Rupert the rhino is a bit put off by Levi the tickbird’s enthusiastic attachment to him.
Harrison mines the symbiotic relationship between real rhinos and tickbirds in her humorous story about anthropomorphic animals at school. Rupert is proper, socially awkward, and self-conscious, while silly Levi, the new kid at school, brims with exuberance and confidence. He tags along with (often literally on) an increasingly mortified Rupert, and the natural world informs the story when Rupert is embarrassed by Levi’s loud enjoyment of ticks he plucks from his body in the cafeteria. “Yummy! Tastes like chicken!” Levi jokes in front of an offended hen and a mortified Rupert, who eventually decides “Levi has got to go.” He tries various means of ridding himself of Levi, whose ever generous and loyal responses to various passive-aggressive moves stymie the rhino. Finally, Rupert directly tells Levi to back off, saying “I find your boisterousness a tad loathsome,” and “Your uncouthness is slightly problematic.” Predictably, but nevertheless satisfyingly so, Rupert ends up missing Levi when the bird, hurt and confused, grants the rhino the space he wants. Throughout, the text’s humor is matched by Harrison’s lively illustrations, which excel in visual characterization and provide funny asides to extend the story. The clothed animals are a stitch, both entirely animal and completely human.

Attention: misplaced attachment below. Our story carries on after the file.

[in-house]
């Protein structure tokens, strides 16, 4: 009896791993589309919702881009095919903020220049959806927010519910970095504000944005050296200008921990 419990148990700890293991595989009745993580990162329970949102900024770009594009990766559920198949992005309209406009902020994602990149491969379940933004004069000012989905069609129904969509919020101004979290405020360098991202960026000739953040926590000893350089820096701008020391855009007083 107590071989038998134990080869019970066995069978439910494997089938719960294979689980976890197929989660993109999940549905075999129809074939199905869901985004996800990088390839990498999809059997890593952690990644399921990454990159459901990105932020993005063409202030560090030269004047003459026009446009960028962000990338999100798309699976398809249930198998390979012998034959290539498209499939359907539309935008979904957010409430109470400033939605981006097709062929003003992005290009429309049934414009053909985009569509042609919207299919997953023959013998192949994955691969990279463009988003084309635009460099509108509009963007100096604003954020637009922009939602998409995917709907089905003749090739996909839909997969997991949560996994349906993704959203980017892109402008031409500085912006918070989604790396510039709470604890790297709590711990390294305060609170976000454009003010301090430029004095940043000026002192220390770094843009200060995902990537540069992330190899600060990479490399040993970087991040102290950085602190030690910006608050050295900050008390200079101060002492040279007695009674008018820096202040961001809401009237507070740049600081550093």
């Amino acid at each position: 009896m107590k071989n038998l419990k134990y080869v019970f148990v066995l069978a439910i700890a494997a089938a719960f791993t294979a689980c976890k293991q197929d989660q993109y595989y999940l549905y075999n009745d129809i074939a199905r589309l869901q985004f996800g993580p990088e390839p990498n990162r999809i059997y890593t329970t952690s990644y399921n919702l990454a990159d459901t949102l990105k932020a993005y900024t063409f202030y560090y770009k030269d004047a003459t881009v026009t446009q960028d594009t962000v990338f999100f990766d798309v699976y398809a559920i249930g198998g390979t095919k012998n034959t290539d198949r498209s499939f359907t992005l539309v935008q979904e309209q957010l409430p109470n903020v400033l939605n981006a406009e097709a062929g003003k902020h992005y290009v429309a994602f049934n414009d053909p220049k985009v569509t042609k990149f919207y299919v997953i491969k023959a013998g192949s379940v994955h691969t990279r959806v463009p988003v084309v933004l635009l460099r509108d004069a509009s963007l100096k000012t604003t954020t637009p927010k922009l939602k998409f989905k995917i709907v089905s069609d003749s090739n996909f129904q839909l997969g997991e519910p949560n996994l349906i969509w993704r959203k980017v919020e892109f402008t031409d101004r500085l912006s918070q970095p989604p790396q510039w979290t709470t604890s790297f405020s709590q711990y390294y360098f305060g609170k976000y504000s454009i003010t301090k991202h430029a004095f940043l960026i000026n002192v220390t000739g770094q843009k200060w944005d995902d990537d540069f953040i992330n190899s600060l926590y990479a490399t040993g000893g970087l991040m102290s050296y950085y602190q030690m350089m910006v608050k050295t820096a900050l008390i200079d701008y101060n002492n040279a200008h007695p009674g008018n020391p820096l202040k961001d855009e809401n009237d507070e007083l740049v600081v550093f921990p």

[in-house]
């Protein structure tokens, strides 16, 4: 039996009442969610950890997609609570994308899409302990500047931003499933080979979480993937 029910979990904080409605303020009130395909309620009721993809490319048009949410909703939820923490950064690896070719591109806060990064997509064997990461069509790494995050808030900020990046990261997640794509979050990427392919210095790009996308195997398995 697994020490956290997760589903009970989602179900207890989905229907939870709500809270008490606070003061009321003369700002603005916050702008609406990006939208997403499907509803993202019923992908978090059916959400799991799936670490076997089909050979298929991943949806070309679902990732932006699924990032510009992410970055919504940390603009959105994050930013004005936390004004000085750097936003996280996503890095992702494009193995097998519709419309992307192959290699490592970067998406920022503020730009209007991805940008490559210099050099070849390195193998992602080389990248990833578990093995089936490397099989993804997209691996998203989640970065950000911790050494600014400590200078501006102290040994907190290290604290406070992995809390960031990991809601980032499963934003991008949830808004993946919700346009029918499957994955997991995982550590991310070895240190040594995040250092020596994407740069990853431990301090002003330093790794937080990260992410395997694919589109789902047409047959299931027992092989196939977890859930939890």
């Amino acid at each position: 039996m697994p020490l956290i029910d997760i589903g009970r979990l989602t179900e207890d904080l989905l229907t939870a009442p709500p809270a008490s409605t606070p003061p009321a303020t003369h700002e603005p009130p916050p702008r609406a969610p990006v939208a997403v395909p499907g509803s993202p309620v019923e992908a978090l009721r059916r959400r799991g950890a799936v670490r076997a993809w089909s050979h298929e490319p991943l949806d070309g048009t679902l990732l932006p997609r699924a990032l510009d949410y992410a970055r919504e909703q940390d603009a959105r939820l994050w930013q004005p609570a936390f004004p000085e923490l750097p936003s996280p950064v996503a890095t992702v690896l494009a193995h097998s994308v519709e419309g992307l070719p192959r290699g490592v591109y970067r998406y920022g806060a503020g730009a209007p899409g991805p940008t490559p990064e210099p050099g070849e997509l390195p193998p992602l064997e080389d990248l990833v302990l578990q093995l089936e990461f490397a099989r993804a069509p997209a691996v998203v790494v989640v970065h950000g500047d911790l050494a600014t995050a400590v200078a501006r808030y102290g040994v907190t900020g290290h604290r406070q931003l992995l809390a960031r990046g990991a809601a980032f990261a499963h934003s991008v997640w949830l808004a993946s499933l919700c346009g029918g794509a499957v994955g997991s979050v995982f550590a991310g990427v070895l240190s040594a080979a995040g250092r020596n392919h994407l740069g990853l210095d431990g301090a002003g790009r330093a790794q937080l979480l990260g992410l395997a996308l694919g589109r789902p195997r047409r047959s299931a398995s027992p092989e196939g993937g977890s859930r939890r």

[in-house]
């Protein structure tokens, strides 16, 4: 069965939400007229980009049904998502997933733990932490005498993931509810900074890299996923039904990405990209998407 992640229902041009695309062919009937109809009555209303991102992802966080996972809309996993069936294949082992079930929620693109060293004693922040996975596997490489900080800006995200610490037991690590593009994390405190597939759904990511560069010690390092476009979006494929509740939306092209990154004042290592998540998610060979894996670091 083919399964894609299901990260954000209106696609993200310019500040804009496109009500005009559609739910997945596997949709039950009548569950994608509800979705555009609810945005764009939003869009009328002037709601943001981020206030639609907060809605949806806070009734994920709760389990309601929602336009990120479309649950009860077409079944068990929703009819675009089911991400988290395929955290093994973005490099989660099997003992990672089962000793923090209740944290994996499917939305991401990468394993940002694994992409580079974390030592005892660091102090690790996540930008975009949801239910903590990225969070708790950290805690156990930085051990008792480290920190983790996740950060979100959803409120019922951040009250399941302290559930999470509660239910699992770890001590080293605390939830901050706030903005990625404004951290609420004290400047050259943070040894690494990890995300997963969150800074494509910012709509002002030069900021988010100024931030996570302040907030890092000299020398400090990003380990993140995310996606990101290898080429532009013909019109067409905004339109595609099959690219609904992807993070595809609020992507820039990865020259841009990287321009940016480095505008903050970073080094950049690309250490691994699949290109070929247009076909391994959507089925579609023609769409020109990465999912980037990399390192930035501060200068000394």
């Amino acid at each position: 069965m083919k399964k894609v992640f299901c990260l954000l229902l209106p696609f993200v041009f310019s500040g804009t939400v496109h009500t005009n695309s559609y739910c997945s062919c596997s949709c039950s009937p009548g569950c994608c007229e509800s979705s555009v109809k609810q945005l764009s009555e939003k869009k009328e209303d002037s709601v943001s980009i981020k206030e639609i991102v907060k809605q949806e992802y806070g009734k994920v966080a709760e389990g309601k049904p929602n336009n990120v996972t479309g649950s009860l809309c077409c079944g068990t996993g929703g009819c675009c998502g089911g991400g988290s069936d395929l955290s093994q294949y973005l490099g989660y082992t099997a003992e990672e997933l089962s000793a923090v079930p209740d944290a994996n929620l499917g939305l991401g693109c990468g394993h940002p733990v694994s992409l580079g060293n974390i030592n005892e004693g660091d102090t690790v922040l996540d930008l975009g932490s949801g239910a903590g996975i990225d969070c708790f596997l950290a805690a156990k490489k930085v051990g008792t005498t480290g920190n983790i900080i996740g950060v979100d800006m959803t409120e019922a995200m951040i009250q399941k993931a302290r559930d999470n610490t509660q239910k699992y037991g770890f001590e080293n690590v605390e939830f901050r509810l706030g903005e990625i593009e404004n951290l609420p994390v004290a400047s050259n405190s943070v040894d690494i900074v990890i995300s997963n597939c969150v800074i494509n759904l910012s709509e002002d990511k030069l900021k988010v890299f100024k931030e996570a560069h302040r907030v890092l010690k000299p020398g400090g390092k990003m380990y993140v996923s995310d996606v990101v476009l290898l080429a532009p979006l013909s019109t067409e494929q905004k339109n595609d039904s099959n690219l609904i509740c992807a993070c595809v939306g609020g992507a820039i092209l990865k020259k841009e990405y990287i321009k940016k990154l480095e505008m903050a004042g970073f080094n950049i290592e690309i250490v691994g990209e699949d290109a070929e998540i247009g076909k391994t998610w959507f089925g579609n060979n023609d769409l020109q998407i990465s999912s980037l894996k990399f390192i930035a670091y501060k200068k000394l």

This friendship story sticks out. (Picture book. 3-7)